During the study period, 152 cases of PPH were identified; 109 were managed medically, 20 were managed using the B-Lynch suture (named after its innovator[2,9]) during cesarean section, and 23 were managed using the condom catheter. Patients in whom PPH due to atonicity or morbid adhesion (accreta) could not be controlled by medical treatment or the surgical approach were selected for intervention with the condom catheter. Bimanual compression was given, but aortic compression was not attempted.

Primary and secondary PPH were diagnosed according to standard textbook definitions (bleeding within 24 hours of delivery and between 24 hours and 6 weeks of delivery, respectively). Of the 23 patients managed with the condom catheter, 19 (82%) had primary PPH and 4 (17%) had secondary PPH; 12 (52%) patients were in shock due to massive hemorrhage. In these latter cases, a condom catheter was introduced immediately without prior medical management. In the other cases, uterine massage and uterotonics (oxytocin or ergometrine; misoprostol is not used for PPH at our institution) had been administered without success in 10 patients, and in 1 patient a B-Lynch suture applied during cesarean section did not stop the bleeding.

The characteristics of patients selected for the condom catheter intervention are summarized in Table 1 . The patients were between the ages of 19 and 40 years, and the mean age was 26.8 years. Parity ranged from 1-6, with a median of 2. (In our experience, multiparous women are more prone to develop PPH.) The majority of the 23 cases had spontaneous vaginal delivery (61%) and developed PPH immediately after delivery (48%). In 17% (4/23) of the cases, bleeding occurred outside the hospital, and these patients were admitted to the hospital. None of the 23 cases had antenatal care, and all had some form of predisposing factors for developing PPH; 48% had active management of the third stage, 26% had hepatitis, and 17% had had a history of previous lower segment cesarean section ( Table 2 ).

Intervention

With aseptic precautions, a sterile rubber catheter fitted with a condom was introduced into the uterus. The condom was inflated with 250-500 mL normal saline according to need. Vaginal bleeding was observed and further inflation was stopped when bleeding ceased. To keep the balloon in situ, the vaginal cavity was filled with roller gauze and finally a sanitary pad. If bleeding continues, this vaginal pack will usually become soaked with blood, and if profuse it will trickle through the introitus to soak the outside pad and undergarments. This did not happen in any of our cases. Removal of a pack did reveal that it was soaked with blood, but no profuse bleeding occurred, so no blood came through introitus. Uterine contractility was maintained by oxytocin drip for at least 6 hours after the procedure. As mentioned, the condom catheter was used in those cases in which oxytocin and other drugs were not effective for management of PPH. However, as it maintains the tone of uterus, oxytocin was administered along with introduction of the condom catheter.

Figure 1.

Inflated condom in a kidney tray.

Figure 2.

Tying the condom to the catheter.

Figure 3.

Introducing the catheter in the uterus.

Figure 4.

After introduction of the catheter, a tight vaginal pack is applied and then saline is administered into the catheter.

Antibiotics were also administered prophylactically because of the presence of a foreign body inside the uterus. The triple antibiotic regimen used was amoxicillin (500 mg every 6 hrs) plus metronidazole (500 mg every 8 hrs) plus gentamicin (80 mg every 8 hrs) administered intravenously for 7 days. High vaginal culture swab was done to determine whether there was any invading organism even after giving antibiotics, as some organisms may be resistant to this triple antibiotic regimen.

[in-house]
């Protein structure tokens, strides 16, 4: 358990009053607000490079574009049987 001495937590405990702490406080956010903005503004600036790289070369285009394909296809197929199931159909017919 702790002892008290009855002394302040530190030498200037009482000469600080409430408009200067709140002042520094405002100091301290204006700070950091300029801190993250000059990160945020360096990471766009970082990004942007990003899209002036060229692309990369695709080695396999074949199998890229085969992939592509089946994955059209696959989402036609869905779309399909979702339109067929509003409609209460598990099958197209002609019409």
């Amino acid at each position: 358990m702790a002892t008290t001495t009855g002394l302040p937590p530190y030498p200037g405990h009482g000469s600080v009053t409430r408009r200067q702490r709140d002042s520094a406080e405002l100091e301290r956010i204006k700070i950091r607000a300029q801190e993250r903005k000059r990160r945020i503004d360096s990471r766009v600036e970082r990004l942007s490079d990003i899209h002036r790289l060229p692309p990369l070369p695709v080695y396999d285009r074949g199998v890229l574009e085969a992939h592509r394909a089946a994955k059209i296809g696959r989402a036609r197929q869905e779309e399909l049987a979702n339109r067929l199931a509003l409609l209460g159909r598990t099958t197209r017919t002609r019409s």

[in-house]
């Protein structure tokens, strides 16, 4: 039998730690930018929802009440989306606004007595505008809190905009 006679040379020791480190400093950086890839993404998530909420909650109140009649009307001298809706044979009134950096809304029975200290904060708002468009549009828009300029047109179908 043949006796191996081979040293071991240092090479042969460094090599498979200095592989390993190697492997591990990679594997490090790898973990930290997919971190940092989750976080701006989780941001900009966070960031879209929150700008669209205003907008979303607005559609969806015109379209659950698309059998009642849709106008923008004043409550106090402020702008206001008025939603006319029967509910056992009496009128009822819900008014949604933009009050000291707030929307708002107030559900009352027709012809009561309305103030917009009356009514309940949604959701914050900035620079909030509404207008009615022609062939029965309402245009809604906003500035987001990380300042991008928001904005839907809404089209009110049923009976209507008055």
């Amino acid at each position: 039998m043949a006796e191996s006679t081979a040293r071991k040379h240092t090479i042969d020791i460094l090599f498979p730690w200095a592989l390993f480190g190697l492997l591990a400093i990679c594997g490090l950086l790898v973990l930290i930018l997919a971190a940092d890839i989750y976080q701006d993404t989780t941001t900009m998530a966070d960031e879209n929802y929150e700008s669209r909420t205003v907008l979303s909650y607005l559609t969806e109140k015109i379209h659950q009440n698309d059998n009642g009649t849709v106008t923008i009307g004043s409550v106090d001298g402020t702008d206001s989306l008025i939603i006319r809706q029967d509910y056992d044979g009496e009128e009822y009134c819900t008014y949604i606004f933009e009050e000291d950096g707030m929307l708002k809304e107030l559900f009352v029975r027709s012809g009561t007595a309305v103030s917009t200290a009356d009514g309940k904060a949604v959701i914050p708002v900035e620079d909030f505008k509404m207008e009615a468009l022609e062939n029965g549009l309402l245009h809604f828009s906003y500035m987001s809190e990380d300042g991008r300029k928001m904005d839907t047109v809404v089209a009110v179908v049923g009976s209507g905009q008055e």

The condom catheter was kept for 24-48 hours, depending upon the initial intensity of blood loss ( Table 3 ). For those who had severe bleeding, the catheter was kept for the longer duration. Bleeding did not resume in any patient, and the condom was deflated slowly over 10 to 15 minutes during the same sitting.

The steps are summarized as follows:

  1. Under aseptic precautions a sterile rubber catheter was inserted within the condom and tied near the mouth of the condom by a silk thread.

  2. Urinary bladder was kept empty by indwelling Foley's catheter.

  3. After putting the patient in the lithotomy position, the condom was inserted within the uterine cavity.

  4. Inner end of the catheter remained within the condom.

  5. Outer end of the catheter was connected with a saline set and the condom was inflated with 25-500 mL of running normal saline.

  6. Bleeding was observed, and when it was reduced considerably, further inflation was stopped and the outer end of the catheter was folded and tied with thread.

  7. Uterine contraction was maintained by oxytocin drip for at least 6 hours after the procedure.

  8. The uterine condom was kept tight in position by ribbon gauze pack or another inflated condom placed in the vagina.

  9. The condom catheter was kept for 24-48 hours and then was deflated gradually over (10-15 minutes) and removed.

  10. Patient was kept under triple antibiotic coverage (amoxicillin [500 mg every 6 hrs] + metronidazole [500 mg every 8 hrs] + gentamicin [80 mg every 8 hrs]) administered intravenously for 7 days.

Main Outcome Measures

The main outcomes evaluated in this study were the ability of the condom catheter to stop bleeding, the time required to stop bleeding after the tamponade was applied, and any subsequent morbidity in terms of severe infection, despite the use of prophylactic antibiotics.